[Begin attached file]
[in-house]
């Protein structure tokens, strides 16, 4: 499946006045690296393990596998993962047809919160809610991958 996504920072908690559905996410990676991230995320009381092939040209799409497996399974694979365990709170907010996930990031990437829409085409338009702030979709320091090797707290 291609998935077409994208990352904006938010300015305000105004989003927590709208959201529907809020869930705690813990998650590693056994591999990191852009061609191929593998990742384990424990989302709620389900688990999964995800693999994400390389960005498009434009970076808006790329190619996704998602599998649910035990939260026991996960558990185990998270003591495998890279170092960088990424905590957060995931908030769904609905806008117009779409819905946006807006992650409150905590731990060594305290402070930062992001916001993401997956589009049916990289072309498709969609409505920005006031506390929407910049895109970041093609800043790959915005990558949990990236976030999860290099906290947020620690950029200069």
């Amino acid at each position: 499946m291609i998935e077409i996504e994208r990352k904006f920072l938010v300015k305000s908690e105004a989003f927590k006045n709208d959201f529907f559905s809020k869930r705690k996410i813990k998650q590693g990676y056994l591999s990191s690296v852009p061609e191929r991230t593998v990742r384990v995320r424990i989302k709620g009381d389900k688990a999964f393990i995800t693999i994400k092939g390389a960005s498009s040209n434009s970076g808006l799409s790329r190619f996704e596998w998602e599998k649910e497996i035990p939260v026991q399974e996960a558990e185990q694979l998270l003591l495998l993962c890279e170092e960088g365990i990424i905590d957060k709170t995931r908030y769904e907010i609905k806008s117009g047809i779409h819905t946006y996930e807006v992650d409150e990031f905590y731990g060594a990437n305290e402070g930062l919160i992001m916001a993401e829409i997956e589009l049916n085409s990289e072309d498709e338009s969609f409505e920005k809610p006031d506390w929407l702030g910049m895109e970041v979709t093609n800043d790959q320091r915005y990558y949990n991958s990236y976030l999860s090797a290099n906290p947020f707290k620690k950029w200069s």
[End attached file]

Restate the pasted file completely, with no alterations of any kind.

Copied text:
[in-house]
């Protein structure tokens, strides 16, 4: 499946006045690296393990596998993962047809919160809610991958 996504920072908690559905996410990676991230995320009381092939040209799409497996399974694979365990709170907010996930990031990437829409085409338009702030979709320091090797707290 291609998935077409994208990352904006938010300015305000105004989003927590709208959201529907809020869930705690813990998650590693056994591999990191852009061609191929593998990742384990424990989302709620389900688990999964995800693999994400390389960005498009434009970076808006790329190619996704998602599998649910035990939260026991996960558990185990998270003591495998890279170092960088990424905590957060995931908030769904609905806008117009779409819905946006807006992650409150905590731990060594305290402070930062992001916001993401997956589009049916990289072309498709969609409505920005006031506390929407910049895109970041093609800043790959915005990558949990990236976030999860290099906290947020620690950029200069």
């Amino acid at each position: 499946m291609i998935e077409i996504e994208r990352k904006f920072l938010v300015k305000s908690e105004a989003f927590k006045n709208d959201f529907f559905s809020k869930r705690k996410i813990k998650q590693g990676y056994l591999s990191s690296v852009p061609e191929r991230t593998v990742r384990v995320r424990i989302k709620g009381d389900k688990a999964f393990i995800t693999i994400k092939g390389a960005s498009s040209n434009s970076g808006l799409s790329r190619f996704e596998w998602e599998k649910e497996i035990p939260v026991q399974e996960a558990e185990q694979l998270l003591l495998l993962c890279e170092e960088g365990i990424i905590d957060k709170t995931r908030y769904e907010i609905k806008s117009g047809i779409h819905t946006y996930e807006v992650d409150e990031f905590y731990g060594a990437n305290e402070g930062l919160i992001m916001a993401e829409i997956e589009l049916n085409s990289e072309d498709e338009s969609f409505e920005k809610p006031d506390w929407l702030g910049m895109e970041v979709t093609n800043d790959q320091r915005y990558y949990n991958s990236y976030l999860s090797a290099n906290p947020f707290k620690k950029w200069s």